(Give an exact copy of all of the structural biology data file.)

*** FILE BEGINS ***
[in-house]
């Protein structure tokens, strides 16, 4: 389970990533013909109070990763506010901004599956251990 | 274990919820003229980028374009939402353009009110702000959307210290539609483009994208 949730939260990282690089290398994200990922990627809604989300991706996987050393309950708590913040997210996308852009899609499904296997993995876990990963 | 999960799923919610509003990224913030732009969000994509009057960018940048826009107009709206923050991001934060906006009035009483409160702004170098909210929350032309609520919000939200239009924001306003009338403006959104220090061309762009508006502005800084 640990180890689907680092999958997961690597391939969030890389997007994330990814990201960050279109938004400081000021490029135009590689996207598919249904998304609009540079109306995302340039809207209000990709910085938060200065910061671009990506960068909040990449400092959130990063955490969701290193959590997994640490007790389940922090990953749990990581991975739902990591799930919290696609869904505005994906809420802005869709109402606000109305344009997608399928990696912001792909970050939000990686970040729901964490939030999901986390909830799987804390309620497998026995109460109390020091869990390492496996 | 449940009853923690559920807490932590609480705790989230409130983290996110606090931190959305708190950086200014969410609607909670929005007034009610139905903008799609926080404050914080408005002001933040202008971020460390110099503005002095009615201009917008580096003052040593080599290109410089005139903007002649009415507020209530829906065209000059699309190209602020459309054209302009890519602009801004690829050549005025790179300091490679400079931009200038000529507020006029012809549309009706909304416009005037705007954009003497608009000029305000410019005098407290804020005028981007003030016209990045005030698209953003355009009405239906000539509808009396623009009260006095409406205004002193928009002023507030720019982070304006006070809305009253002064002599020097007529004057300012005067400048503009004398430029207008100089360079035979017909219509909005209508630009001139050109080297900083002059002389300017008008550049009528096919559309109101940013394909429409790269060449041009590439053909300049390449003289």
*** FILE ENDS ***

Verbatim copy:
[in-house]
């Protein structure tokens, strides 16, 4: 389970990533013909109070990763506010901004599956251990 | 274990919820003229980028374009939402353009009110702000959307210290539609483009994208 949730939260990282690089290398994200990922990627809604989300991706996987050393309950708590913040997210996308852009899609499904296997993995876990990963 | 999960799923919610509003990224913030732009969000994509009057960018940048826009107009709206923050991001934060906006009035009483409160702004170098909210929350032309609520919000939200239009924001306003009338403006959104220090061309762009508006502005800084 640990180890689907680092999958997961690597391939969030890389997007994330990814990201960050279109938004400081000021490029135009590689996207598919249904998304609009540079109306995302340039809207209000990709910085938060200065910061671009990506960068909040990449400092959130990063955490969701290193959590997994640490007790389940922090990953749990990581991975739902990591799930919290696609869904505005994906809420802005869709109402606000109305344009997608399928990696912001792909970050939000990686970040729901964490939030999901986390909830799987804390309620497998026995109460109390020091869990390492496996 | 449940009853923690559920807490932590609480705790989230409130983290996110606090931190959305708190950086200014969410609607909670929005007034009610139905903008799609926080404050914080408005002001933040202008971020460390110099503005002095009615201009917008580096003052040593080599290109410089005139903007002649009415507020209530829906065209000059699309190209602020459309054209302009890519602009801004690829050549005025790179300091490679400079931009200038000529507020006029012809549309009706909304416009005037705007954009003497608009000029305000410019005098407290804020005028981007003030016209990045005030698209953003355009009405239906000539509808009396623009009260006095409406205004002193928009002023507030720019982070304006006070809305009253002064002599020097007529004057300012005067400048503009004398430029207008100089360079035979017909219509909005209508630009001139050109080297900083002059002389300017008008550049009528096919559309109101940013394909429409790269060449041009590439053909300049390449003289």